About 50 million Americans — more than ever — are suffering from seasonal allergies, and there is no escape. The majority of those allergies are outdoor plant-related ones, and it’s the time of year that most outdoor allergies are beginning to act-up.

According to the Asthma and Allergy Foundation of America, one in three children are born with an allergy of some kind.

Allergies are genetic and there are no cures, but they can be managed. Many people treat their allergies with natural, drug-free methods. Some of the most common and useful ones are the herbs Butterbur, Quercetin, and saline salt-water nasal spray. All of these can be found at health-food stores. By using natural remedies to tame roaring allergy symptoms, one will not become drowsy or feel the side effects of allergy drugs containing antihistamines.

There are two herbs that treat allergy symptoms especially well, said Michele Sanger, owner of Living Earth Herbs on Cornwall Avenue. Sanger is a trained Western Herbalist, meaning she is trained to use herbs found natively in the Western hemisphere.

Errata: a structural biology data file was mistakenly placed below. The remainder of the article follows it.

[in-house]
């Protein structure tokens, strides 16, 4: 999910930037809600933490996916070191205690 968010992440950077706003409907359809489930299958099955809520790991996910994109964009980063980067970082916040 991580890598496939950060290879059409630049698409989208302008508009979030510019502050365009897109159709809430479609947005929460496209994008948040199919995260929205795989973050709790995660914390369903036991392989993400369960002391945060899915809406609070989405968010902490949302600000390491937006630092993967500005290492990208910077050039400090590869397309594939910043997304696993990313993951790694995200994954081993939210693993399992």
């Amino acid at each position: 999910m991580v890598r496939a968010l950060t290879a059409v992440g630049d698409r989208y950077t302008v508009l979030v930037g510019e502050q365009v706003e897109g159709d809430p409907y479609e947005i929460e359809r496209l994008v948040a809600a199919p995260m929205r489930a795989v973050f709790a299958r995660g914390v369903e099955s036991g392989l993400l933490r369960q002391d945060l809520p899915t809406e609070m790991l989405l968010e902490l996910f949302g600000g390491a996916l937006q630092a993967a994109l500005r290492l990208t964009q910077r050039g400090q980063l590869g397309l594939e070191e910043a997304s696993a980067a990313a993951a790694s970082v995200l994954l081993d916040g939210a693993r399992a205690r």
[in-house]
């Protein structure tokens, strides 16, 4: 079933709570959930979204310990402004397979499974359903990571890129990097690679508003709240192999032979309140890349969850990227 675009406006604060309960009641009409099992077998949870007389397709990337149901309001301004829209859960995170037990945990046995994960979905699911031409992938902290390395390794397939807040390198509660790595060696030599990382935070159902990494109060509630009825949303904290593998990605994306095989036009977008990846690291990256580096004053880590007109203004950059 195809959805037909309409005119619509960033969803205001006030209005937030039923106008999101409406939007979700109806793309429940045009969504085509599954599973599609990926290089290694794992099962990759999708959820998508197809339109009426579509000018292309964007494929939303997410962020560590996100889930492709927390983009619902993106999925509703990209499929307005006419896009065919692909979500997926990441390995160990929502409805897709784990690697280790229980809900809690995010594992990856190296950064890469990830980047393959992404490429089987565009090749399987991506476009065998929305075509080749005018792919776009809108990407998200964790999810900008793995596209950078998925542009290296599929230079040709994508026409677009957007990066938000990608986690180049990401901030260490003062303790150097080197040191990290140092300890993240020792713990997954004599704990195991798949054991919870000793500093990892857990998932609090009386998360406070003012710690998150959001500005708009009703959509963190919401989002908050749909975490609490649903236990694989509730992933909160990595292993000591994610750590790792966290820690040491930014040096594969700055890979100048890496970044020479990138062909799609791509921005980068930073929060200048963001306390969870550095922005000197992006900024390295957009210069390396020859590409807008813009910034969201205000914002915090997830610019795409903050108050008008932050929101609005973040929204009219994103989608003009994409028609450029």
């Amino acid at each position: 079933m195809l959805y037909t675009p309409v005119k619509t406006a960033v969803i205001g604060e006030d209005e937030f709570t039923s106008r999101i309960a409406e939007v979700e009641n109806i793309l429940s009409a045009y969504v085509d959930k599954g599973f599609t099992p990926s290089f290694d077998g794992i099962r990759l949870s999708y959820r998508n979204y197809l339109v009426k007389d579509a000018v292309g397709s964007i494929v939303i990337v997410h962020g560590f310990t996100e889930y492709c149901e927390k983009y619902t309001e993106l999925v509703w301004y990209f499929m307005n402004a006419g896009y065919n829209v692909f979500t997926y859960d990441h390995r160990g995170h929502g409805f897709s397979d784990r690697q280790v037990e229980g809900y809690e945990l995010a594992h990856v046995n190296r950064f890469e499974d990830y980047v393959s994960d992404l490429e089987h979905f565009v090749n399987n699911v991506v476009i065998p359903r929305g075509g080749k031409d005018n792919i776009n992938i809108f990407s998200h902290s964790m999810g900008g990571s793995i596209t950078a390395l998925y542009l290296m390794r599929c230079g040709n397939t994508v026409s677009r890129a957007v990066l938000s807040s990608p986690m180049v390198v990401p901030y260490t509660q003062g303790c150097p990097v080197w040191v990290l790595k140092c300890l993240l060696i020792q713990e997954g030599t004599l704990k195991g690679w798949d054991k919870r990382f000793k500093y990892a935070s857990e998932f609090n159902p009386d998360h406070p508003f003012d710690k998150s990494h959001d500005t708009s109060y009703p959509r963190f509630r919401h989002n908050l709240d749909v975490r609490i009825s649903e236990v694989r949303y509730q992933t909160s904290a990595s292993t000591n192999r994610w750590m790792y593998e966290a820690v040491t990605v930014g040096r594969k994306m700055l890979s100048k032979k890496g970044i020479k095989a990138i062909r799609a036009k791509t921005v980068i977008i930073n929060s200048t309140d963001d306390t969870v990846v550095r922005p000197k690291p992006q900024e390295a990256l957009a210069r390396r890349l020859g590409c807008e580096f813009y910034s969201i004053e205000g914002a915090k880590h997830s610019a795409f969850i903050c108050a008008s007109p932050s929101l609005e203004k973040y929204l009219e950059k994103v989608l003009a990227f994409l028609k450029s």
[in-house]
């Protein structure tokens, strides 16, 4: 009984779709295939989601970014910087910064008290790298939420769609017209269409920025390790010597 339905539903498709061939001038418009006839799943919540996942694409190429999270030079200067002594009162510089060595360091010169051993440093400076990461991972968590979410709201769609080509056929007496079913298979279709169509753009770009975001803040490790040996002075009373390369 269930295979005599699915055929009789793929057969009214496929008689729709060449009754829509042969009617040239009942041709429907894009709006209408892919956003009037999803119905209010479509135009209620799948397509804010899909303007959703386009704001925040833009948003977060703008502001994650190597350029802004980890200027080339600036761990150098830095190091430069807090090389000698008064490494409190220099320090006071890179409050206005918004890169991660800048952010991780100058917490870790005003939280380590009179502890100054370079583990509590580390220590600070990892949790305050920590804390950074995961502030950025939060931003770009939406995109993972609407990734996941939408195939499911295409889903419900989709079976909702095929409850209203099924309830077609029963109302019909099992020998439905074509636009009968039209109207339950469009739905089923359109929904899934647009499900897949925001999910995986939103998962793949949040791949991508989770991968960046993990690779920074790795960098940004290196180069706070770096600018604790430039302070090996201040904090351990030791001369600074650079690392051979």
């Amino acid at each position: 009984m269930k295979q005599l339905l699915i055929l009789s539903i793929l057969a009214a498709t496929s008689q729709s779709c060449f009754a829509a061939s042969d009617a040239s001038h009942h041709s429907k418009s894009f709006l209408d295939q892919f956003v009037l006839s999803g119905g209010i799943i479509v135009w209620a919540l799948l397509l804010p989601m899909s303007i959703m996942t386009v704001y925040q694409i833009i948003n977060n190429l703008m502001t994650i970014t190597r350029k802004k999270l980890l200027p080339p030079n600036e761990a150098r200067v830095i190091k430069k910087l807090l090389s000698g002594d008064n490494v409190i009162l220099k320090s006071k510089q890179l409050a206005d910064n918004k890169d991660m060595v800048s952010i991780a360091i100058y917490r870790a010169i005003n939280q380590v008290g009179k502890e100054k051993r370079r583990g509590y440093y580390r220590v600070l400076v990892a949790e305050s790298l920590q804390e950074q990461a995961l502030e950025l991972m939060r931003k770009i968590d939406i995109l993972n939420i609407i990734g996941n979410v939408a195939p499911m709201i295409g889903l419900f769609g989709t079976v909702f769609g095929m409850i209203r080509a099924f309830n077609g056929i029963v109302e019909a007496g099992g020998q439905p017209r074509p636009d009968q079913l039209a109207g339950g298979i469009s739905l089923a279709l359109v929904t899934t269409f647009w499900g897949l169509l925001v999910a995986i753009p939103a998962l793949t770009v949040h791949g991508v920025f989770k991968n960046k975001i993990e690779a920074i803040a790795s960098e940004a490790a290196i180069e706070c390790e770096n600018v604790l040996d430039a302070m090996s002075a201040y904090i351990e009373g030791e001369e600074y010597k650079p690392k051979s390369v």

Nettles, (urtica), and eye bright (euphrasia), are herbs that can be made into teas as well as special extracts to help manage symptoms. Nettles are a natural antihistamine and have no known side effects, she said. Drugs such as Claritin or Zyrtec contain antihistamines, and people may experience drowsiness or other side effects. She said eye bright helps soothe itchy eyes and throat, which are common outdoor allergy symptoms. Both herbs can be found in health-food stores in both tea and extract forms, she said.

People are responsible to weigh out the pros and cons of certain medicines according to their own discretion, Sanger said.
“I feel botanical remedies are very safe,” she said. “Herbs like nettles have been proven over hundreds of years. Claritin hasn’t been used for hundreds of years.”

Managing allergies the natural way

Naturopathic Physician Kimberly Sandstrom from Bellingham Natural Family Medicine said there are natural ways to manage allergies. Here are some tips the office gives to patients with outdoor allergies:

-Use an air filter in your house or apartment to avoid airborne allergies.

-Reduce clutter of objects that collect dust and dust mites.

-Eat foods that are high in vitamin C.

-Bioflavonoids/quercetin: You may want to take quercetin to reduce allergy symptoms.

-Nettle tea: Make your own nettle tea by steeping 1-3 teaspoons of nettle leaves in 1 cup of water for about 10 minutes.

-Saline salt nasal spray: Make your own solution that can help clear sinus congestion. Use 2 cups of warm water and 1 teaspoon of kosher salt or sea salt. It is important not to use table salt because it can irritate mucous membranes.